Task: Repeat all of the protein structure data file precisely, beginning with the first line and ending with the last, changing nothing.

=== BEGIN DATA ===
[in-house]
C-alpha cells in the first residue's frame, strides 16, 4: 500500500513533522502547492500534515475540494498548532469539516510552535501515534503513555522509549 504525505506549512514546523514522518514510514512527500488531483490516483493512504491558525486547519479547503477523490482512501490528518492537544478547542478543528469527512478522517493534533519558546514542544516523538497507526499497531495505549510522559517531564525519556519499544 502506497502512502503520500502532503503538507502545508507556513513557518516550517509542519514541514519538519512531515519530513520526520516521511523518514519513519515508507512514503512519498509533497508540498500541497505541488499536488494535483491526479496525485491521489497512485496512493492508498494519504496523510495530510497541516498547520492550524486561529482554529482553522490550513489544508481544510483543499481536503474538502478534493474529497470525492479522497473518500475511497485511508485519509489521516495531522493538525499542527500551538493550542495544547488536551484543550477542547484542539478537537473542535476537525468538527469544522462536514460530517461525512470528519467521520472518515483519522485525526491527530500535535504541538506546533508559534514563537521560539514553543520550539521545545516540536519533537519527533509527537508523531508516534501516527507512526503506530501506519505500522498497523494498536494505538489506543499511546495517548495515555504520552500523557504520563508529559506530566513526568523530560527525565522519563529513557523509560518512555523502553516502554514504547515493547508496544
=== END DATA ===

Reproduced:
[in-house]
C-alpha cells in the first residue's frame, strides 16, 4: 500500500513533522502547492500534515475540494498548532469539516510552535501515534503513555522509549 504525505506549512514546523514522518514510514512527500488531483490516483493512504491558525486547519479547503477523490482512501490528518492537544478547542478543528469527512478522517493534533519558546514542544516523538497507526499497531495505549510522559517531564525519556519499544 502506497502512502503520500502532503503538507502545508507556513513557518516550517509542519514541514519538519512531515519530513520526520516521511523518514519513519515508507512514503512519498509533497508540498500541497505541488499536488494535483491526479496525485491521489497512485496512493492508498494519504496523510495530510497541516498547520492550524486561529482554529482553522490550513489544508481544510483543499481536503474538502478534493474529497470525492479522497473518500475511497485511508485519509489521516495531522493538525499542527500551538493550542495544547488536551484543550477542547484542539478537537473542535476537525468538527469544522462536514460530517461525512470528519467521520472518515483519522485525526491527530500535535504541538506546533508559534514563537521560539514553543520550539521545545516540536519533537519527533509527537508523531508516534501516527507512526503506530501506519505500522498497523494498536494505538489506543499511546495517548495515555504520552500523557504520563508529559506530566513526568523530560527525565522519563529513557523509560518512555523502553516502554514504547515493547508496544